Taking Back the Streets

When I was around 25, I used to walk to work each morning across 19th Street to a new job I had at a think tank that focused on women’s corporate advancement. Here I applied myself as an editor. The offices were not especially glamorous, but all the staff made an effort to look professional.

I remember getting up in the morning, putting on my silk blouse, my blazer with its padded shoulders (this was the mid-eighties), pantyhose, mid-height pumps. Making up my face. And starting off west along the quiet side street to my job.

Past the school playground. Past the Korean fruit stand. Past the old-fashioned brownstones. Past the construction site.

The construction site. And it was here that it happened. Every day, cat calls. Nothing out of the ordinary. The basics, hey mama, chiquita, etc., including the one I disliked the most: Why don’t you smile? C’mon, smile.

Really, was this a big thing? It didn’t have a devastating impact on my life. But I recall struggling to answer the question for myself, at my desk, as I edited papers exploring how women struggled to cross barriers in businesses dominated by men. All I knew is that the experience of being called to on the street somehow turned me inside out, upside down, made me feel as if all that pride I’d felt getting dressed to go to my fancy job had been smeared.

That was a long time ago, but it crosses my mind once in a while.

So I was pleased to see an artist dealing with cat calls in a way that makes sense. Brooklyn-based artist Tatyana Fazlalizadeh  has created a project titled “Stop Telling Women to Smile” that places portraits of women in public places with captions like “My name is not baby.”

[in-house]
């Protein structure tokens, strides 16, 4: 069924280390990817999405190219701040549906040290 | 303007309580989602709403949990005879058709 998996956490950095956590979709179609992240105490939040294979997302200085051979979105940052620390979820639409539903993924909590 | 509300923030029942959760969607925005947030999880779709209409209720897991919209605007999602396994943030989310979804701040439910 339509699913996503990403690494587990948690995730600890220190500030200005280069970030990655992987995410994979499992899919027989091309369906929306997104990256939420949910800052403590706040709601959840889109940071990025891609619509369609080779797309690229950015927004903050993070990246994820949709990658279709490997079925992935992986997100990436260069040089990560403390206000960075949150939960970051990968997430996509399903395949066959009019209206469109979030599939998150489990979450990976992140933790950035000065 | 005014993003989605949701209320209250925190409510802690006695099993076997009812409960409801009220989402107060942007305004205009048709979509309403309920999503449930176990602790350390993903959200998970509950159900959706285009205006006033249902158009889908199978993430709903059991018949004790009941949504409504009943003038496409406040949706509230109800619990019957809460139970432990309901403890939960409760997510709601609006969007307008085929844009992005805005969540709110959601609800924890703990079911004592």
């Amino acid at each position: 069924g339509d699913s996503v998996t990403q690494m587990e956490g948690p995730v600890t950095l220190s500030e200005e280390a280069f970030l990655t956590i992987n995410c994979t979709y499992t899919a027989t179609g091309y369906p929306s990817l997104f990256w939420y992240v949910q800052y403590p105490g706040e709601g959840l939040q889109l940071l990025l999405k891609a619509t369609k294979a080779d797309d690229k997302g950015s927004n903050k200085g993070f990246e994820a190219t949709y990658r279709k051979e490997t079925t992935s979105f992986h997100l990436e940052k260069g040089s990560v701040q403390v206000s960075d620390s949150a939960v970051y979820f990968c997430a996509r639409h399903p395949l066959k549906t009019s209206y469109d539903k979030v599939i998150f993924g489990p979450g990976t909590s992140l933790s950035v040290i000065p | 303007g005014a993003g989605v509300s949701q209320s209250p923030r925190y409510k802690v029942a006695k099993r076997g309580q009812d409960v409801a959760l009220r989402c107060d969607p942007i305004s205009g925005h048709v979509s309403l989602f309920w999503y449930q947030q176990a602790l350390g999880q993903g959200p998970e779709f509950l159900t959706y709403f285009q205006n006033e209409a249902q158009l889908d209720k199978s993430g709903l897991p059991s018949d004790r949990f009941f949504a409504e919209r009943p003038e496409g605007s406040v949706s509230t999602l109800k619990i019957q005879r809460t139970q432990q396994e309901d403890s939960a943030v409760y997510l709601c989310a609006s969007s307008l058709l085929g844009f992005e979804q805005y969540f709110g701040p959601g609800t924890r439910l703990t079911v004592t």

my  name is not baby

How about “My outfit is not an invitation”? Or this one. I think these are great.

not outside

So far Tatyana Fazlalizadeh’s posted her drawings in Philadelphia and Boston. The project is called “Stop Telling Women to Smile” or STWTS.

stop telling

This goes a long way, somehow, toward compensating me for those cat calls of long ago, making me feel as if someone is taking care of women on the street the way I felt in that long ago time and place that I was looking out for women in the workplace.

6 Comments

Filed under Art, Culture, Jean Zimmerman

6 responses to “Taking Back the Streets

  1. Wish I could go. I love wheat paste!

  2. Right. It’s not a big deal and it is at the same time.

  3. ANN HOFFER

    Interesting project! While the puritan in me senses that wheatpasting must be illegal, it amounts to vandalism, and the culprits could be prosecuted, I know that street art is a thriving reality, intriguing in its diversity. On Pinterest, when I was *pinning* like mad, I collected a few images for my Street Art Board.

    People-watching might be fun at Tatyana’s meet-up this Saturday at Washington Square Park; will you go?

  4. I have another method with which to share my story with you, Jean. There isn’t enough space here to do it. But I sympathize. I really do.

  5. Sarah

    When guys on the street ask me to smile, I smile involuntarily, and then I always feel manipulated. I never considered it as part of a bigger phenomenon, I just kicked myself later for grinning like a buffoon just because some creep on the street asked me to. Interesting series of artwork!

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